# PV diagram-calculating work

• M_CG
In summary, the question involves finding the change in internal energy of a gas that expands from I to F along a diagonal path, with a given energy added by heat. The attempt at a solution involves using the equations for (delta)U=Q+W and W=P(delta)V, but the answer was incorrect due to incorrect units. After correcting for units and average pressure, the final answer is -120.8125 J. The question of atomicity of the gas is raised, but remains unsolved.

## Homework Statement

http://i41.tinypic.com/r7rq5w.jpg
The question is stated in the picture but I'll restate it:
A gas expands from I to F in the figure. The energy added to the gas by heat is 449 J when the gas goes from I to F along the diagonal path. What is the change in internal energy of the gas? Answer i units of J.

## Homework Equations

(delta)U=Q+W (In this case W is negative because the gas is doing work on the system)
W=P(delta)V

## The Attempt at a Solution

Since Q is given, I need to find W done by the gas.
Pressure is not constant, but its change is constant so I can use Paverage
Paverage=2*1.013*105Pa
Therefore W=(2*1.013*105)*2.5L=506,500 Joules
Inputting that into the equation for (delta)U:
449 J-506,500 J= -506,051 J

However this answer was incorrect. I also tried calculating work by finding the area under the graph IF, but this was wrong as well. I'm not really sure what I'm doing wrong. Could someone point me in the right direction?

To get work in Joules (=Nm), you want volume in m^3 not litres, and P in Pa (=N/m^2).

An interesting follow up question would be "how many atoms in each molecule of the gas?"

Last edited:
Thank you! I had a feeling there was something funny going on with my units. I also figured out that I was calculating average pressure incorrectly.
W=(2.25*1.013*105 pa)(.0025m3)=569.8125 J
$$\Delta$$U=449 J-569.8125 J=-120.8125 J

Any idea about the atomicity of the gas?

Ahh...that question might be a little over my head. I don't know how to go about figuring that one out.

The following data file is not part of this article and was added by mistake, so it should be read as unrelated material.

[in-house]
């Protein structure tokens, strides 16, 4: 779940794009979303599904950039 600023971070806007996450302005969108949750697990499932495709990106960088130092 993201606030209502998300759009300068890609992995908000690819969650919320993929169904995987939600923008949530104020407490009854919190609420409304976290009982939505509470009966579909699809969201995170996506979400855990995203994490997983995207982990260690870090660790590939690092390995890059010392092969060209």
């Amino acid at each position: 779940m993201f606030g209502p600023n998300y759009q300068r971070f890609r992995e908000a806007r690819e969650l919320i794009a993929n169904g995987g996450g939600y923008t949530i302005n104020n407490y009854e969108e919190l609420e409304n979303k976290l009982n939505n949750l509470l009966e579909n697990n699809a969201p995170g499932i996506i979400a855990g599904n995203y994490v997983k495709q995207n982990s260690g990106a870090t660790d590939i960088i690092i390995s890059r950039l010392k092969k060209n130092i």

## 1. What is a PV diagram?

A PV diagram is a graphical representation of the relationship between pressure and volume in a thermodynamic system. It is used to visualize and analyze the changes in a system's internal energy as it undergoes a process.

## 2. How do you calculate work from a PV diagram?

To calculate work from a PV diagram, you need to find the area under the curve on the graph. This can be done by dividing the graph into smaller shapes, such as rectangles or triangles, and calculating the area of each shape. Then, you can add up the areas of all the shapes to get the total work done.

## 3. What is the significance of calculating work from a PV diagram?

Calculating work from a PV diagram can help us understand the energy transfer that occurs during a process. It is also useful in determining the efficiency of a system and evaluating the performance of different thermodynamic processes.

## 4. What are the units of work in a PV diagram?

The units of work in a PV diagram are joules (J) or newton-meters (N·m). These units represent the amount of energy transferred during a process.

## 5. Can a PV diagram be used to calculate work for all thermodynamic processes?

No, a PV diagram can only be used to calculate work for processes that involve a change in volume at a constant pressure. Other types of processes, such as isothermal or adiabatic processes, require different methods to calculate work.